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Technology for dementia care needs more innovation in 2016

 With so much digital health talent and money in Silicon Valley, little aims at dementia.  Is it because the consumer doesn’t complain enough in surveys? Let’s face it, most tech for dementia care is stunningly rudimentary, consisting of (at best) warn and lock doors, cameras to watch for wandering, and if the residents are lucky enough – engagement technologies (like SingFit or iNTL) may be deployed or are at least being considered. If there are 2.5 million people in the US living in Nursing Homes and Assisted Living, more than 50% of them have some dementia. (My opinion – it is much higher than that.)  The rest of the 5.3 million who have some sort of dementia are still living at home.

Tech for age-related markets: learn, select, study workflow, train -- repeat

LEARN: How does useful technology find the older adults who need it?  The new tech laundry list is a staple of our fast-paced tech times. What is new right now, this minute that could, might, or maybe be useful to older adults -- six new technologies for this, five more for that. An exhibit area at aging-related event features more than 50 startup logospitches for pilots and advice on preparing to pilot.  Perhaps a technology could fill a real need of frail seniors – like a wearable band that notes dehydration and suggests a drink. Note that Nobo’s B60 was developed for athletes and the doctors that treat them. The company is aware of the senior need, but it might take a proactive third party to pull them towards that opportunity.

What mattered -- blog posts in aging and technology in 2015

2015 was an intriguing year for technology and aging. The market opportunity has become more apparent, as the oldest boomers reached aged 69.  Just for instance: there were multiple age-related fund launches; home care with tech underpinnings began to attract the lemming-like VCs; PERS offerings began to be integrated; speaking to devices (not typing) became increasingly possible; smartphones became tablet alternatives; senior housing organizations attempted re-branding of their offerings, likely to better match boomerdom. As we get closer to 2016 and summarizing key forward-looking trends, consider blog posts from 2015.

Why do aging services organizations change their names?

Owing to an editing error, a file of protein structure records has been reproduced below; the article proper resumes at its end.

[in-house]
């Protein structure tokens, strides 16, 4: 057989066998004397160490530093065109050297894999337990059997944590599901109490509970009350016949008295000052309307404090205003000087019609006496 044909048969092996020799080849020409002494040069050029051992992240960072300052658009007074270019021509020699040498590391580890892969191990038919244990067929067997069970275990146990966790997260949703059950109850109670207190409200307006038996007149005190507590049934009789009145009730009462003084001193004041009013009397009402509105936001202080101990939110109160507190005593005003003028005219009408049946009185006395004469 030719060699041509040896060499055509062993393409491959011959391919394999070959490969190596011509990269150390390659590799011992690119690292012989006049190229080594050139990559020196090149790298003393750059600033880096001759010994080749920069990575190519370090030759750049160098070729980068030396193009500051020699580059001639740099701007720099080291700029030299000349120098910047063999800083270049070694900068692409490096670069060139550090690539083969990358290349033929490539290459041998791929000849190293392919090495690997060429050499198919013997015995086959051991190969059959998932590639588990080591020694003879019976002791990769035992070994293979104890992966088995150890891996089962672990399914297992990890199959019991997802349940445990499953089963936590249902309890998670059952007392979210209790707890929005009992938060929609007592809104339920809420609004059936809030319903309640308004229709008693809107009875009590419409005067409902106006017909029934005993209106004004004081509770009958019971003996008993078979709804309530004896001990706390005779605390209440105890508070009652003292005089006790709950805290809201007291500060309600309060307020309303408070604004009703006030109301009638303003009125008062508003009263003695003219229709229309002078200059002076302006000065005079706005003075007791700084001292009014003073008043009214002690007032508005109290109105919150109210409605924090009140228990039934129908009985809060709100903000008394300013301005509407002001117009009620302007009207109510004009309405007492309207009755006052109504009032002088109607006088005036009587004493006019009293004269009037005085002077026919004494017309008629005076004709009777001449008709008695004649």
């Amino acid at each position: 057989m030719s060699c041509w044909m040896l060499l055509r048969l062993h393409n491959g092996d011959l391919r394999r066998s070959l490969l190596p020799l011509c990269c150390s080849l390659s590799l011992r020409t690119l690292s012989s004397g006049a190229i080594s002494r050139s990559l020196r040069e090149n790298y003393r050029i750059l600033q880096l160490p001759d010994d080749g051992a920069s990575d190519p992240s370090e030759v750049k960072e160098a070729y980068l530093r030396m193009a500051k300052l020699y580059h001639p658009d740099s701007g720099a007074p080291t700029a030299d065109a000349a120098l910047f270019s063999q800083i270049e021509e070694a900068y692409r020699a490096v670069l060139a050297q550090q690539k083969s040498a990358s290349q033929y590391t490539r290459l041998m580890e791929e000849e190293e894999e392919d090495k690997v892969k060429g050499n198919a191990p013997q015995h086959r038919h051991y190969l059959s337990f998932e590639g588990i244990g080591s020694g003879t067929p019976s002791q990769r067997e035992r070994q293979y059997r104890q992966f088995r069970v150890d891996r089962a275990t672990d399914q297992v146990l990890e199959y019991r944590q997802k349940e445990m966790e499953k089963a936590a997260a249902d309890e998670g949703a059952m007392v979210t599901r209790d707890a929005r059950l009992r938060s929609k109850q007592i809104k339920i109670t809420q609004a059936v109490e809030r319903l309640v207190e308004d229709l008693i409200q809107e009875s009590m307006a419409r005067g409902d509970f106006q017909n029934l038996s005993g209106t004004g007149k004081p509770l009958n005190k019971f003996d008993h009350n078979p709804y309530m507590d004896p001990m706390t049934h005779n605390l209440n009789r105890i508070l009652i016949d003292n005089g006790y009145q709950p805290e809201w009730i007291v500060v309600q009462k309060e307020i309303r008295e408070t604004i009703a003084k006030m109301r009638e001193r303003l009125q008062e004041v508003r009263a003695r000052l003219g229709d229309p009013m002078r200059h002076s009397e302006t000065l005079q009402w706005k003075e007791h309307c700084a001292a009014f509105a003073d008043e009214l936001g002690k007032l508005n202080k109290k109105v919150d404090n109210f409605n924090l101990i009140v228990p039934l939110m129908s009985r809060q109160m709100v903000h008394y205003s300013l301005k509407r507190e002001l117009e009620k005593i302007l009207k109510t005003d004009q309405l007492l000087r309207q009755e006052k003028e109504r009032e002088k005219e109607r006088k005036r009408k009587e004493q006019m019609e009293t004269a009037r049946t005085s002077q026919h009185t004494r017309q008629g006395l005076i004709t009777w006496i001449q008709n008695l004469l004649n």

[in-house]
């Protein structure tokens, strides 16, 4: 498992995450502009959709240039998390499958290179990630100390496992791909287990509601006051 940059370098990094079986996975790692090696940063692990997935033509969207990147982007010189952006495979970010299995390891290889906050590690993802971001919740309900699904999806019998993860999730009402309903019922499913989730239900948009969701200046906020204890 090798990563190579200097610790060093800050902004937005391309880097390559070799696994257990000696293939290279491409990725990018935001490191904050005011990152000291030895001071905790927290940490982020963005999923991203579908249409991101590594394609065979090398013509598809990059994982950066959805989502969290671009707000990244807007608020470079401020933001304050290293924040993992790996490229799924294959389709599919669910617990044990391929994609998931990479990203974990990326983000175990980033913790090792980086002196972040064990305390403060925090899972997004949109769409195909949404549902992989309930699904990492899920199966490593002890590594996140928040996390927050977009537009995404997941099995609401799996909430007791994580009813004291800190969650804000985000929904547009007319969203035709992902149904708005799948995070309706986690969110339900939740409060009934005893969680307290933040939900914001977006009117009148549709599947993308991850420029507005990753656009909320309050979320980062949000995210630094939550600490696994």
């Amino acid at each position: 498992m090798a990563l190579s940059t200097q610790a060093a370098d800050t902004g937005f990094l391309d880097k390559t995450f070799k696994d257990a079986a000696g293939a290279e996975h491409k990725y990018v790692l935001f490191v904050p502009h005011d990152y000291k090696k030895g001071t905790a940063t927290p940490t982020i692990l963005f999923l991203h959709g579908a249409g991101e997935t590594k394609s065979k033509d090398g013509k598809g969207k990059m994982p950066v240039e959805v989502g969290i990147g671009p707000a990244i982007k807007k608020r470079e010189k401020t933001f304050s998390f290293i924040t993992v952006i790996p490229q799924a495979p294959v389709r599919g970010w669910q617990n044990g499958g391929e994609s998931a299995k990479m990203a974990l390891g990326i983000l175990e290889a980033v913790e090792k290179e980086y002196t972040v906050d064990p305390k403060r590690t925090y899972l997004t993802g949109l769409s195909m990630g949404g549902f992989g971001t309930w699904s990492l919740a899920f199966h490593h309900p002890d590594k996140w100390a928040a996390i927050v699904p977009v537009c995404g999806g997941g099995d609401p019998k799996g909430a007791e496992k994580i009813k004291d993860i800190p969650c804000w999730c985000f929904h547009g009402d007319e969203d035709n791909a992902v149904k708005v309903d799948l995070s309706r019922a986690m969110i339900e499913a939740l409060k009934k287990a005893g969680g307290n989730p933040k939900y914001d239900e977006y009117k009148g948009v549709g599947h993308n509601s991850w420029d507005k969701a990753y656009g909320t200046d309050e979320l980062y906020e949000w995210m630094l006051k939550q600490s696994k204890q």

What's in a name? At last week’s LeadingAge, CCRCs became Life Plan Communities. The change was made because "continuing care" implies a setting where older adults are being cared for. (Duh.) And apparently 84% of consumers younger than 65 didn’t know what a CCRC was.  Probably young folks also didn’t get it when AAHSA became LeadingAge in 2011. To the outside observer who last attended in 2010, the LeadingAge conference seems unchanged, and the business of the members? Also unchanged. The book of session topics, exhibit hall booth purchasers, and the roles of executives attending – appears to be the same old, same, as it were, old – not-for-profit CCRCs, uh, Life Plan Communities. Oh, and the for-profit equivalent, ALFA, will not to be outdone namewise - that association is now called Argentum (Latin for 'Silver').

Six Offerings from the 2015 Louisville Innovation Summit

Louisville, Kentucky is the aging-industry capital of the United States. The city is a very big player in long-term care, host to a variety of "headquarters in nursing home, rehabilitation, assisted living and home health administration." Last week the city (and a variety of its long-term care industry sponsors) ran an industry summit that included two days of sessions and a bevy of live pitches. It is striking to contemplate the simultaneous growing blur and yet near-complete disconnect between health-related innovations involving doctors and the world of aging care. There has long been a need for disruptive innovation in the long-term care industry -- which, like the health care industry overall, struggles with lower reimbursements, which in turn have resulted in further industry consolidation.

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